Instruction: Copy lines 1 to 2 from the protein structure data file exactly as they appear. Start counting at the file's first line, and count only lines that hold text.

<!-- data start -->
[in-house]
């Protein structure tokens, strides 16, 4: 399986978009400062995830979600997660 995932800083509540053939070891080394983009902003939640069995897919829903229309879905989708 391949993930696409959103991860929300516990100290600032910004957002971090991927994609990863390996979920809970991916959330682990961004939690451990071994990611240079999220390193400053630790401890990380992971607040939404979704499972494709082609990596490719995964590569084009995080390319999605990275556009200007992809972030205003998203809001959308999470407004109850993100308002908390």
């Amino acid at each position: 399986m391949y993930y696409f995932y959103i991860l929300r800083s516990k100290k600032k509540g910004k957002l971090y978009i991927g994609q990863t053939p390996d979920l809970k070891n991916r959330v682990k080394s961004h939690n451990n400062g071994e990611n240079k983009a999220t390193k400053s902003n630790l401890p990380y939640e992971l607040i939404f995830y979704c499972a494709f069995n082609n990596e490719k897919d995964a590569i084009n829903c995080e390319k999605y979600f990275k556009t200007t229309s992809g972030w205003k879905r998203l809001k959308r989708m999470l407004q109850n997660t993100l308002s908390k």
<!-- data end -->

[in-house]
């Protein structure tokens, strides 16, 4: 399986978009400062995830979600997660 995932800083509540053939070891080394983009902003939640069995897919829903229309879905989708 391949993930696409959103991860929300516990100290600032910004957002971090991927994609990863390996979920809970991916959330682990961004939690451990071994990611240079999220390193400053630790401890990380992971607040939404979704499972494709082609990596490719995964590569084009995080390319999605990275556009200007992809972030205003998203809001959308999470407004109850993100308002908390």